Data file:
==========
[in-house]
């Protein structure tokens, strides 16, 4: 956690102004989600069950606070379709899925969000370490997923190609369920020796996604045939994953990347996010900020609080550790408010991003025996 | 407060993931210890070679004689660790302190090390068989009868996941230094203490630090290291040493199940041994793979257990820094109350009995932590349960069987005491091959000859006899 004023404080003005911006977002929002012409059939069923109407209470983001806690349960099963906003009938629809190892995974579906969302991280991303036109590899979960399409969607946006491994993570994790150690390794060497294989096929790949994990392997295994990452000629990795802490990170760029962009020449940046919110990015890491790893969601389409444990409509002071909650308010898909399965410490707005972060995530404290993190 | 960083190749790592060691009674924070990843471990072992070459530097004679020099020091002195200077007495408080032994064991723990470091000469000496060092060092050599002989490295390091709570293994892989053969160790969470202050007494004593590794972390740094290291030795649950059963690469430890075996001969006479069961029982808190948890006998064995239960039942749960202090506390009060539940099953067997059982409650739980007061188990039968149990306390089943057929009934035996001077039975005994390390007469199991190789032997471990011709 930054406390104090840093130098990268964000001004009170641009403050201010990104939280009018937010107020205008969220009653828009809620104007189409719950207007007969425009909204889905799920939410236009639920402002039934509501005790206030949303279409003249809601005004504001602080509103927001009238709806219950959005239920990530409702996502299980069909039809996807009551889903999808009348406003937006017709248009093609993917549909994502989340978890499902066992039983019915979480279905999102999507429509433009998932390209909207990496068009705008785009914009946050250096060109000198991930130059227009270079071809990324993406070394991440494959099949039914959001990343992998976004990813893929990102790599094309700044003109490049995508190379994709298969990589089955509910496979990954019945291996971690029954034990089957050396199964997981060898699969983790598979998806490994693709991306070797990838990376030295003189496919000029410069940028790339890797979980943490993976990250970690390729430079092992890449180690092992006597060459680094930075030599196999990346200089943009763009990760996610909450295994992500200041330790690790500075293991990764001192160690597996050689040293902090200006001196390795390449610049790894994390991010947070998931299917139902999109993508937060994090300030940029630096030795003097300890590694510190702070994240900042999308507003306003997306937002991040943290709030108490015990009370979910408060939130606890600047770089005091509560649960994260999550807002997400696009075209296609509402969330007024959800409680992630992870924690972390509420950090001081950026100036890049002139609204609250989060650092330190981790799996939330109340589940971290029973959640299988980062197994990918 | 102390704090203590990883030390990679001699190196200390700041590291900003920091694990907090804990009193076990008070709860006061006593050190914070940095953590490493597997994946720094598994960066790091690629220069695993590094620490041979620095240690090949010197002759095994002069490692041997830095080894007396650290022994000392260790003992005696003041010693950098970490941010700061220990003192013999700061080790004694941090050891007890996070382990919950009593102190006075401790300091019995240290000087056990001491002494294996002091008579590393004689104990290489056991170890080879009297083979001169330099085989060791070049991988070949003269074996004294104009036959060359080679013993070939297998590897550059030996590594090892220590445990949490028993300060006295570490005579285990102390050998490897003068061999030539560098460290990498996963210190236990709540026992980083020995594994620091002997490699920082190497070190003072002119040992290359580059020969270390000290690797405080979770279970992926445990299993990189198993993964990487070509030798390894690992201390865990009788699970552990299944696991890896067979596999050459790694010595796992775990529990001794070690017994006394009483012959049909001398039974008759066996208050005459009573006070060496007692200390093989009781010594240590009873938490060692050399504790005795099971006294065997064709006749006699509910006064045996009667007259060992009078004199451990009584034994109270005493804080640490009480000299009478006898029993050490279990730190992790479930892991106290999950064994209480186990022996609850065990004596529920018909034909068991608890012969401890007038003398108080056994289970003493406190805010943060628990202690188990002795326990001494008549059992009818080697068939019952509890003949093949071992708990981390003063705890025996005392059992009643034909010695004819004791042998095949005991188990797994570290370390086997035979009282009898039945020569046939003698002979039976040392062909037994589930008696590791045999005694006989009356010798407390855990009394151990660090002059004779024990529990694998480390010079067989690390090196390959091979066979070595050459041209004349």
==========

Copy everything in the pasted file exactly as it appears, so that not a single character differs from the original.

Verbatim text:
[in-house]
């Protein structure tokens, strides 16, 4: 956690102004989600069950606070379709899925969000370490997923190609369920020796996604045939994953990347996010900020609080550790408010991003025996 | 407060993931210890070679004689660790302190090390068989009868996941230094203490630090290291040493199940041994793979257990820094109350009995932590349960069987005491091959000859006899 004023404080003005911006977002929002012409059939069923109407209470983001806690349960099963906003009938629809190892995974579906969302991280991303036109590899979960399409969607946006491994993570994790150690390794060497294989096929790949994990392997295994990452000629990795802490990170760029962009020449940046919110990015890491790893969601389409444990409509002071909650308010898909399965410490707005972060995530404290993190 | 960083190749790592060691009674924070990843471990072992070459530097004679020099020091002195200077007495408080032994064991723990470091000469000496060092060092050599002989490295390091709570293994892989053969160790969470202050007494004593590794972390740094290291030795649950059963690469430890075996001969006479069961029982808190948890006998064995239960039942749960202090506390009060539940099953067997059982409650739980007061188990039968149990306390089943057929009934035996001077039975005994390390007469199991190789032997471990011709 930054406390104090840093130098990268964000001004009170641009403050201010990104939280009018937010107020205008969220009653828009809620104007189409719950207007007969425009909204889905799920939410236009639920402002039934509501005790206030949303279409003249809601005004504001602080509103927001009238709806219950959005239920990530409702996502299980069909039809996807009551889903999808009348406003937006017709248009093609993917549909994502989340978890499902066992039983019915979480279905999102999507429509433009998932390209909207990496068009705008785009914009946050250096060109000198991930130059227009270079071809990324993406070394991440494959099949039914959001990343992998976004990813893929990102790599094309700044003109490049995508190379994709298969990589089955509910496979990954019945291996971690029954034990089957050396199964997981060898699969983790598979998806490994693709991306070797990838990376030295003189496919000029410069940028790339890797979980943490993976990250970690390729430079092992890449180690092992006597060459680094930075030599196999990346200089943009763009990760996610909450295994992500200041330790690790500075293991990764001192160690597996050689040293902090200006001196390795390449610049790894994390991010947070998931299917139902999109993508937060994090300030940029630096030795003097300890590694510190702070994240900042999308507003306003997306937002991040943290709030108490015990009370979910408060939130606890600047770089005091509560649960994260999550807002997400696009075209296609509402969330007024959800409680992630992870924690972390509420950090001081950026100036890049002139609204609250989060650092330190981790799996939330109340589940971290029973959640299988980062197994990918 | 102390704090203590990883030390990679001699190196200390700041590291900003920091694990907090804990009193076990008070709860006061006593050190914070940095953590490493597997994946720094598994960066790091690629220069695993590094620490041979620095240690090949010197002759095994002069490692041997830095080894007396650290022994000392260790003992005696003041010693950098970490941010700061220990003192013999700061080790004694941090050891007890996070382990919950009593102190006075401790300091019995240290000087056990001491002494294996002091008579590393004689104990290489056991170890080879009297083979001169330099085989060791070049991988070949003269074996004294104009036959060359080679013993070939297998590897550059030996590594090892220590445990949490028993300060006295570490005579285990102390050998490897003068061999030539560098460290990498996963210190236990709540026992980083020995594994620091002997490699920082190497070190003072002119040992290359580059020969270390000290690797405080979770279970992926445990299993990189198993993964990487070509030798390894690992201390865990009788699970552990299944696991890896067979596999050459790694010595796992775990529990001794070690017994006394009483012959049909001398039974008759066996208050005459009573006070060496007692200390093989009781010594240590009873938490060692050399504790005795099971006294065997064709006749006699509910006064045996009667007259060992009078004199451990009584034994109270005493804080640490009480000299009478006898029993050490279990730190992790479930892991106290999950064994209480186990022996609850065990004596529920018909034909068991608890012969401890007038003398108080056994289970003493406190805010943060628990202690188990002795326990001494008549059992009818080697068939019952509890003949093949071992708990981390003063705890025996005392059992009643034909010695004819004791042998095949005991188990797994570290370390086997035979009282009898039945020569046939003698002979039976040392062909037994589930008696590791045999005694006989009356010798407390855990009394151990660090002059004779024990529990694998480390010079067989690390090196390959091979066979070595050459041209004349």